I wish someone would have told me what could happen to my creativity during my third trimester. The crushing fatigue. The pregnancy anemia. Moving slower than a snail. Going to bed before 7pm. Spending all of my energy on trying to stay upright and work at my computer long enough to get my day job work done.
During my second trimester, I started a 66-day challenge to start the new habit of creative writing for 30 minutes a day. I didn’t miss one day...until Day 42. That’s when the pregnancy anemia kicked in, and I collapsed after three hours of waking. And, I was still expected to show up for the Day Job, which was jam-packed full of meetings. It took me nearly two weeks to start feeling well again. I tried several times to start writing, but it was like pulling teeth just to open my Scrivener project file.
Afterwards, I was completely drained of energy to work on my day job. The creativity somehow sapped the rest of my energy for working, which puts food on the table for the family since I’m the breadwinner.
I thought the decline in my creativity was just another case of Resistance, but then again, the author of that book—a man—could never understand what a creative woman experiences during pregnancy, childbirth and postpartum. My brain doesn’t work. My hormones are off. I cannot use any of my normal biohacks to get back to normal.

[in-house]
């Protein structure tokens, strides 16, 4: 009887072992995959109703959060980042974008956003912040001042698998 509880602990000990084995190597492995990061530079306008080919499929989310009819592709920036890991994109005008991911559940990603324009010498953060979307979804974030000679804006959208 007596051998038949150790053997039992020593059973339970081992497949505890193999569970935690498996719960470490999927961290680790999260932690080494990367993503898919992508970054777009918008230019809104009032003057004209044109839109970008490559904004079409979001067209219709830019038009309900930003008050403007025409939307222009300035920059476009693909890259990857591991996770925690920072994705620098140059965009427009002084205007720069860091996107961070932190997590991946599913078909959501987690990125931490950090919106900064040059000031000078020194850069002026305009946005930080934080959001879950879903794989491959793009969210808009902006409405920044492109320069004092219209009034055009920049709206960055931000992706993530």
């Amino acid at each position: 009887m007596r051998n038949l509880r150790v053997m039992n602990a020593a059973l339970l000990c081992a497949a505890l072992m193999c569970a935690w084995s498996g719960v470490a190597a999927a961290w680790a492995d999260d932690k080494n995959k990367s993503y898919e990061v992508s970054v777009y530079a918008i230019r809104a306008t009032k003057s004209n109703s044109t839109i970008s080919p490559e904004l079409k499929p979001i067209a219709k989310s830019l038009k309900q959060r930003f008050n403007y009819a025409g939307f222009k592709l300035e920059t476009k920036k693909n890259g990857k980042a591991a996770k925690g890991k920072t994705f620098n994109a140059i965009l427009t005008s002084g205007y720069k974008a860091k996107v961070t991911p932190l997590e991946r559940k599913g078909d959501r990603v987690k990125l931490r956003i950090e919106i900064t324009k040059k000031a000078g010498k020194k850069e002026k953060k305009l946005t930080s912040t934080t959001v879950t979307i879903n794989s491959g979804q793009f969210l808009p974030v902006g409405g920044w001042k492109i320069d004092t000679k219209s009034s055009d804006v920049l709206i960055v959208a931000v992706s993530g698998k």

I set the best of intentions for 2016. I made an extensive plan to reach my goals. I thought 30 minutes per day wouldn’t be too much to ask, but it was.
I’m a feminist, and I’d like to say that I could perform exactly the same while pregnant as I do when not pregnant. It’s not true. For some women, it might be true. Or, these women might have enough assistants and get extra help to make it look like pregnancy does not upend everything about themselves.
This is my second—and last—baby, and I’m grateful this is the last time I’ll be going through this experience. I’m happy to be bringing my little man into the world, but pregnancy is not my thang.
What’s a Type A woman to do? The biggest turning point for me was my decision to stop psychologically beating myself up over what I could not change. I needed more sleep. I needed to focus on nourishing myself and thereby nurturing my baby. I needed to stop stressing out.
I needed to stop my creative writing. There. I said it aloud.
Though every woman is different, this was the answer to my being able to relax into the third trimester. This period of my life only lasts for three months, and I will likely have decades ahead to focus on my creative projects.
If you’re searching for some good articles for other creatives who’ve discussed pregnancy, here are a few that have helped me through this transition:
- Laura Stanfill on Pregnancy and the Writer’s Brain
- Amy Waterman on Writing While Pregnant
- A.J. O’Connell on Handling a Writing Career During Pregnancy
What about you? Have you ever struggled with your creative projects while preparing for a new baby to arrive or during the postpartum period? I’d be curious to hear your tips!